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Thirty years War
Exam II study guide
Terms in this set (85)
Royal officials sent out by Richelieu to execute orders of the central government. They had conflict with provincial governors, the intendants won most of these conflicts, which strengthened the crown.
Pope 1534-1549. In 1535 he appointed a reform commission to study the condition of the church. Formally recognized the Jesuits and summoned the Council of Trent. This Council strengthened the Roman Catholic Church.
1450-1500. A Portuguese navigator and explorer. The first European to lead a 1487 voyage around the Cape of Good Hope on the Southern most tip of South Africa.
Inflation that caused the wage earners, laborers and salaried workers lose their standard of living. While the rich got richer. This led to valuable stimulus and prosperity of the sixteenth century.
Military changes from 1560-1660. Standing armies, first developed by Gustavus Adolphus, the king of Sweden. Developed flexibility in tactics.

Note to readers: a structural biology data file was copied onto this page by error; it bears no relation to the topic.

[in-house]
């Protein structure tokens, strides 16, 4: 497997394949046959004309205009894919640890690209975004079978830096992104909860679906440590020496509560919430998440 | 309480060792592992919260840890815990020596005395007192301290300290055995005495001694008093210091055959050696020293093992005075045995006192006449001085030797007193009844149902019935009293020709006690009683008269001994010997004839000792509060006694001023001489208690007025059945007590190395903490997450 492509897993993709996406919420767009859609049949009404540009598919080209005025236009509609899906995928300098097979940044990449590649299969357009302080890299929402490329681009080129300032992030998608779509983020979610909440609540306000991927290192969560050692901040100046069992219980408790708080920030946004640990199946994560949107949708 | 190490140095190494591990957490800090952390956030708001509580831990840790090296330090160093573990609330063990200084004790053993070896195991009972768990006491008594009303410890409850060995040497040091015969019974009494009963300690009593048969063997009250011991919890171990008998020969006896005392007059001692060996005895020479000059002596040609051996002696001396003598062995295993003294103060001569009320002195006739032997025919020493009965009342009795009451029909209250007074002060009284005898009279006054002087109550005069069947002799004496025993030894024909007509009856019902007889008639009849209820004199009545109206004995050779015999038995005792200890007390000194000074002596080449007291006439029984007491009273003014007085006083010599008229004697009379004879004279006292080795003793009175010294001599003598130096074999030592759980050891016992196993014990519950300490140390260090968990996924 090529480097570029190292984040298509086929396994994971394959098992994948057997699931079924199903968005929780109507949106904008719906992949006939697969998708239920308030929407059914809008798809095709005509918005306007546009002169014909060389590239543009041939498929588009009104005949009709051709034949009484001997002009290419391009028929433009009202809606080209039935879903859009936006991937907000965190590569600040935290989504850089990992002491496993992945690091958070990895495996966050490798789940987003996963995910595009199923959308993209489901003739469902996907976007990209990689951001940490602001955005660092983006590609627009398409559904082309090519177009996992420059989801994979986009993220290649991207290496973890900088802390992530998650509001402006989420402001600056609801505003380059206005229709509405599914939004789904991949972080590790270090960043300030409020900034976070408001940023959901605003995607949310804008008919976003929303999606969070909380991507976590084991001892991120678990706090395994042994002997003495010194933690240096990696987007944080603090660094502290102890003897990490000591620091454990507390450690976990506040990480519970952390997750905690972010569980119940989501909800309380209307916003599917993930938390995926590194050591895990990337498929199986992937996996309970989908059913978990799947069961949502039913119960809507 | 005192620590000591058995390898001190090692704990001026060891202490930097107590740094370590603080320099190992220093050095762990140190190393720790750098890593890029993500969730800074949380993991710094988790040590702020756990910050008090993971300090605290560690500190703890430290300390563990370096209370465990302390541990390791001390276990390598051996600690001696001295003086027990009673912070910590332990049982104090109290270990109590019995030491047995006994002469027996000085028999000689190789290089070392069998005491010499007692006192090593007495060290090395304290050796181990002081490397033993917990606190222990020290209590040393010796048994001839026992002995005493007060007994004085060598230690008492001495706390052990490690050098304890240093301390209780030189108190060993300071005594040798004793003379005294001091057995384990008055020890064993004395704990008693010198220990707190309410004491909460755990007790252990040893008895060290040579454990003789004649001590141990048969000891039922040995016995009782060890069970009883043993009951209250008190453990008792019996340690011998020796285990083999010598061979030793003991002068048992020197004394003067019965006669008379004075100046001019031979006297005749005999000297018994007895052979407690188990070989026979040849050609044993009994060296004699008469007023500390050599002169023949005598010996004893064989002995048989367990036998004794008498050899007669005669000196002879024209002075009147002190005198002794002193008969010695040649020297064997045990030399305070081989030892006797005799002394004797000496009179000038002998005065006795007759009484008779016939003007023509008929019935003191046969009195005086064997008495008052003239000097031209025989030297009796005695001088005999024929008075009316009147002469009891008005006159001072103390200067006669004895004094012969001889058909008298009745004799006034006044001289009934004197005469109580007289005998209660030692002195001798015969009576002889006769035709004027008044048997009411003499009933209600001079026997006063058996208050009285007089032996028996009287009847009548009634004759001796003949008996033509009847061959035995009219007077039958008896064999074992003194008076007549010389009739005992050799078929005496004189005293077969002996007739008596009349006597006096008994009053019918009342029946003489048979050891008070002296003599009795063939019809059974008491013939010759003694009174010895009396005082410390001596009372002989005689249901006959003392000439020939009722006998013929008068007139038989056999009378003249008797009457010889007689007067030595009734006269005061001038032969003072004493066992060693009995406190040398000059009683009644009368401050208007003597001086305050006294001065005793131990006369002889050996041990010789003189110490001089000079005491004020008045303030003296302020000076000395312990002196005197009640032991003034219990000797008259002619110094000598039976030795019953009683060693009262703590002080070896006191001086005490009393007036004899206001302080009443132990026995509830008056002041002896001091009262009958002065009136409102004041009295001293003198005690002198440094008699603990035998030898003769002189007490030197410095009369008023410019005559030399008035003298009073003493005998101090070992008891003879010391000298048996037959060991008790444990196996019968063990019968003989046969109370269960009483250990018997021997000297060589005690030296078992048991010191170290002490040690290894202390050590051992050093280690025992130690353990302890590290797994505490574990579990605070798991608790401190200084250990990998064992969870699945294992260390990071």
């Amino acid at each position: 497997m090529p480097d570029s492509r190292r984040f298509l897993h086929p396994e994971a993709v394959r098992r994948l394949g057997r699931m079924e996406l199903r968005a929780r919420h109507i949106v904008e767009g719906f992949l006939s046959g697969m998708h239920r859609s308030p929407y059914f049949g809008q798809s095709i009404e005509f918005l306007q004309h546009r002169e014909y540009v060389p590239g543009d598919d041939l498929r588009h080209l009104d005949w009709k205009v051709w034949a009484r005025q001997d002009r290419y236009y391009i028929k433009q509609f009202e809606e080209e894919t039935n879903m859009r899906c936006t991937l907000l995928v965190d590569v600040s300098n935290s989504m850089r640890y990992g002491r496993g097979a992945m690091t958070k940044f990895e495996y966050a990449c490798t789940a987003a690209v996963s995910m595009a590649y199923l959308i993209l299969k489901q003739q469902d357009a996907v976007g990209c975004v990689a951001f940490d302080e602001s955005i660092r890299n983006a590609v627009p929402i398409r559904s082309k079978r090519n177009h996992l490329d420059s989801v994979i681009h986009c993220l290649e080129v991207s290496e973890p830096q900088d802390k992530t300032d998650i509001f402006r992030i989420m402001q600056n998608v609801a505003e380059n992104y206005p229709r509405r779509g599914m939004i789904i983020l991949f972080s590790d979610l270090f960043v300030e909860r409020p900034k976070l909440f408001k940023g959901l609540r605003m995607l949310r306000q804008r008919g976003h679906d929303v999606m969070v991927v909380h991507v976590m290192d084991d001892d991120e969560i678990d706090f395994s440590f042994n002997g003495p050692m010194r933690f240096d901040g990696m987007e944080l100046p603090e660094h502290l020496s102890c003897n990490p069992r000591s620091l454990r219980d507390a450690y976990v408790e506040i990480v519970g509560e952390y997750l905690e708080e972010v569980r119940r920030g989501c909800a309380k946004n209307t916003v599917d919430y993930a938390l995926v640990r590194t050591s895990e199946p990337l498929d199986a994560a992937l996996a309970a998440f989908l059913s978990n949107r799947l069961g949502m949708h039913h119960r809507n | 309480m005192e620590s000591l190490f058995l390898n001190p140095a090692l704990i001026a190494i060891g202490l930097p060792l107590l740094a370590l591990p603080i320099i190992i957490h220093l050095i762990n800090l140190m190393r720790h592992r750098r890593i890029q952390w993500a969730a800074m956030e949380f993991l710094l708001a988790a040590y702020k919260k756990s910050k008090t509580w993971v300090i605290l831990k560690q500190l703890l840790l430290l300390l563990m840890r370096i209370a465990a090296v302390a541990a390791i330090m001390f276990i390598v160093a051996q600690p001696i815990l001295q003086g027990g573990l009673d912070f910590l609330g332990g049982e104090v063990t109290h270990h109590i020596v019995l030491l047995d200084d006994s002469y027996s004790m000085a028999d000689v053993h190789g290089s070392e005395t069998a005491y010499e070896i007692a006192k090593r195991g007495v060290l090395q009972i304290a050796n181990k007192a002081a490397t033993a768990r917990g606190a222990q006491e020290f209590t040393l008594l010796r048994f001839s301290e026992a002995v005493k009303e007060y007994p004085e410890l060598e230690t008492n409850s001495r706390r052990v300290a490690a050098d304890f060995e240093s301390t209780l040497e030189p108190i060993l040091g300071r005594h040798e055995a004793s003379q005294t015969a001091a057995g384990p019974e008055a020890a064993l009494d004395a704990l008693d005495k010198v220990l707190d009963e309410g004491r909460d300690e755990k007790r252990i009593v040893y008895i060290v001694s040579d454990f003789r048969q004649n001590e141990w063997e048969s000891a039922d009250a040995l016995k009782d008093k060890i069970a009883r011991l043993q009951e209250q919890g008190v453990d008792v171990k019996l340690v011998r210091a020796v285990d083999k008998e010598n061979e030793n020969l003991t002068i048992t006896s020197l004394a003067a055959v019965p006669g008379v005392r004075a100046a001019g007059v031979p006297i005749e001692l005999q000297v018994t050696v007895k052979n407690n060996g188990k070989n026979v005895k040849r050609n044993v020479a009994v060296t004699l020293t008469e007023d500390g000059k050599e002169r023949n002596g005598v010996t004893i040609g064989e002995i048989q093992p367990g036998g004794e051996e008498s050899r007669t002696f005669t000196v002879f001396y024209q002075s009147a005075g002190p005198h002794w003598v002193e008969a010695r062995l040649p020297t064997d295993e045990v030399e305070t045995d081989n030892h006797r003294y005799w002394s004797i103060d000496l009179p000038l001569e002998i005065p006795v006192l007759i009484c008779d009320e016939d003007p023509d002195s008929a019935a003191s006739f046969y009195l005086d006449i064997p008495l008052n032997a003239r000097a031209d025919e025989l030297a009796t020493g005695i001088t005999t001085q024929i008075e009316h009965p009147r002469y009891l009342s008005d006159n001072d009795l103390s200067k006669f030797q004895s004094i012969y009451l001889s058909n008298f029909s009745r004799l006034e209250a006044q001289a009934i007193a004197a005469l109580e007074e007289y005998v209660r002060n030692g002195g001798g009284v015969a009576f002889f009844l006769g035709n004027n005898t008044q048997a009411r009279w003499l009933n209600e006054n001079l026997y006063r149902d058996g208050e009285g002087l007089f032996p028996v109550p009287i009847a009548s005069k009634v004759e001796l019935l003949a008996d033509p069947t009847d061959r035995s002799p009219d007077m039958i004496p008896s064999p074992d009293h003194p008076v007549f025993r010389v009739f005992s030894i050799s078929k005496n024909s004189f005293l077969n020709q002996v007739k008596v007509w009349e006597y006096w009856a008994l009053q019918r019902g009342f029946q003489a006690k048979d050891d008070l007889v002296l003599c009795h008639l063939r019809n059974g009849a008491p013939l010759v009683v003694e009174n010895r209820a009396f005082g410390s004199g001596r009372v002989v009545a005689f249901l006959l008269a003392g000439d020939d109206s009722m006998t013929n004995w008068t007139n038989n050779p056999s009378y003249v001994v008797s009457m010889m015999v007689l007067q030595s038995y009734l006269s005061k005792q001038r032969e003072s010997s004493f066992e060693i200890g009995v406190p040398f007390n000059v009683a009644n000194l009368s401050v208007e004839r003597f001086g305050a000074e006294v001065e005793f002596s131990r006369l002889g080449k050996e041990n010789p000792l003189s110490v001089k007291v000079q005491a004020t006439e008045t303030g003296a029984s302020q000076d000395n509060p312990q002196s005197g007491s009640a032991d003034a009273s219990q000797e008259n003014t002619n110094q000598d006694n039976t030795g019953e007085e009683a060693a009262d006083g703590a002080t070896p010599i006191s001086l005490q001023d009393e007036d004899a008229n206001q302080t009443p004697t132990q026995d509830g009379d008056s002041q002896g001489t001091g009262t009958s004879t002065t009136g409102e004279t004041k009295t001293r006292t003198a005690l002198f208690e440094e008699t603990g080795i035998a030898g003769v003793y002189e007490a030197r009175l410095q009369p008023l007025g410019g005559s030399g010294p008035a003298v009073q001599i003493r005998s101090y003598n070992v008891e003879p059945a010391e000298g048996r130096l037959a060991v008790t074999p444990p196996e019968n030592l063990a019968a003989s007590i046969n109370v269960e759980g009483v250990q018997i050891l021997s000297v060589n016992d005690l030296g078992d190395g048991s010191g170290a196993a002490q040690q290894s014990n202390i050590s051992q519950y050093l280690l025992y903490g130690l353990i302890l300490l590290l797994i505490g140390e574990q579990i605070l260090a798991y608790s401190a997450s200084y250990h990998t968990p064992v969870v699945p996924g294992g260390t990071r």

Philip II (Spain)
The King of Spain (1556-1598). Advocated militant Catholicism. 'The most Catholic King". He attempted to make Spain a great power. His attempt to crush Calvinism, caused the Revolt of the Netherlands. The Calvinist revolted due to taxes and oppression of their religion.
St. Bartholomew's Day Massacre
A massacre of Huguenots in August 1572. Three thousand were killed in Paris. The King was persuaded by the Guise family that the large gathering of Huguenots for a royal wedding was a threat. For three days Catholic mobs roamed the streets killing Huguenots.
Henry of Navarre
The Bourbon Ruler of navarre. The political leader of the Huguenots. Married Charles IXs' daughter. Converted back to Catholicism after gaining the throne as King of France.
Thirty years war: Causes and Effects
Conflict over religion and territory and for power among European ruling families. Phase 1: Hapsburg armies from Austria and Spain crush Protestant princes. Czech leaders are all executed. Phase 2: Protestants hired a new leader, Gustavus Adolphus, he lands in Northern Germany and pushes Catholic forces South, he dies in battle. Phase 3: Remaining years dominated by French-specifically Cardinal Richelieu- all other European forces join in the fight
Cuius Regio, Eius religio
The ruler determines the religion; the thinking of Germany
(Swedish Phase) Protestant who revived Sweden and revolutionized national army (drafts, arrow volleys and versitility)
Peace of Westphalia (1648)
The official end of the Thirty Years' War in Germany, recognized Calvinism as a legitmatereligion, Swiss Independence as well as the formation of the Dutch Republic
a monarchy that is limited by laws and a constitution
Sovereign power or ultimate authority is the Kings, who claimed to rule by divine right